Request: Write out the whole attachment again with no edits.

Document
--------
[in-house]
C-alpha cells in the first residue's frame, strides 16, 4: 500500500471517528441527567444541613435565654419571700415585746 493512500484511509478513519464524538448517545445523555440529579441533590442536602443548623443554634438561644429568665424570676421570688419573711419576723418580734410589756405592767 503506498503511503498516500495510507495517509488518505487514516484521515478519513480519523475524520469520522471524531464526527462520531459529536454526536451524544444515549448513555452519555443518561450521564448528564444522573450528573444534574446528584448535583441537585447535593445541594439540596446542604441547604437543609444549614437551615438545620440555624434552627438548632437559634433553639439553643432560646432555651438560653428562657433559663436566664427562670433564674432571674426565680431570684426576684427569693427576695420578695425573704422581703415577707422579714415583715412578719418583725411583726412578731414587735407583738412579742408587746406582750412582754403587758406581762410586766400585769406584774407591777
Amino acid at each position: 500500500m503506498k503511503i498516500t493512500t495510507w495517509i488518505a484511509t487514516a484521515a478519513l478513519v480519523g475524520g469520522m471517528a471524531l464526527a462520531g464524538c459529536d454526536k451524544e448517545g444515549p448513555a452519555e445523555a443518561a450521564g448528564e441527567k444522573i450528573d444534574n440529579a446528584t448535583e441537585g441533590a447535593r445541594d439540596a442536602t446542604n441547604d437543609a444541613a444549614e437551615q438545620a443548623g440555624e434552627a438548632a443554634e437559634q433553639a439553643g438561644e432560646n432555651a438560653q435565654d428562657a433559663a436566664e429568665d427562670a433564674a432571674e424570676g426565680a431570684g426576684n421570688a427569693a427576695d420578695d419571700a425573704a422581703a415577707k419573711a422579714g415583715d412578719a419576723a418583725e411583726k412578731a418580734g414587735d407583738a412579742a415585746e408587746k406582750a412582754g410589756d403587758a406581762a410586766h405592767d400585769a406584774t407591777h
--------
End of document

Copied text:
[in-house]
C-alpha cells in the first residue's frame, strides 16, 4: 500500500471517528441527567444541613435565654419571700415585746 493512500484511509478513519464524538448517545445523555440529579441533590442536602443548623443554634438561644429568665424570676421570688419573711419576723418580734410589756405592767 503506498503511503498516500495510507495517509488518505487514516484521515478519513480519523475524520469520522471524531464526527462520531459529536454526536451524544444515549448513555452519555443518561450521564448528564444522573450528573444534574446528584448535583441537585447535593445541594439540596446542604441547604437543609444549614437551615438545620440555624434552627438548632437559634433553639439553643432560646432555651438560653428562657433559663436566664427562670433564674432571674426565680431570684426576684427569693427576695420578695425573704422581703415577707422579714415583715412578719418583725411583726412578731414587735407583738412579742408587746406582750412582754403587758406581762410586766400585769406584774407591777
Amino acid at each position: 500500500m503506498k503511503i498516500t493512500t495510507w495517509i488518505a484511509t487514516a484521515a478519513l478513519v480519523g475524520g469520522m471517528a471524531l464526527a462520531g464524538c459529536d454526536k451524544e448517545g444515549p448513555a452519555e445523555a443518561a450521564g448528564e441527567k444522573i450528573d444534574n440529579a446528584t448535583e441537585g441533590a447535593r445541594d439540596a442536602t446542604n441547604d437543609a444541613a444549614e437551615q438545620a443548623g440555624e434552627a438548632a443554634e437559634q433553639a439553643g438561644e432560646n432555651a438560653q435565654d428562657a433559663a436566664e429568665d427562670a433564674a432571674e424570676g426565680a431570684g426576684n421570688a427569693a427576695d420578695d419571700a425573704a422581703a415577707k419573711a422579714g415583715d412578719a419576723a418583725e411583726k412578731a418580734g414587735d407583738a412579742a415585746e408587746k406582750a412582754g410589756d403587758a406581762a410586766h405592767d400585769a406584774t407591777h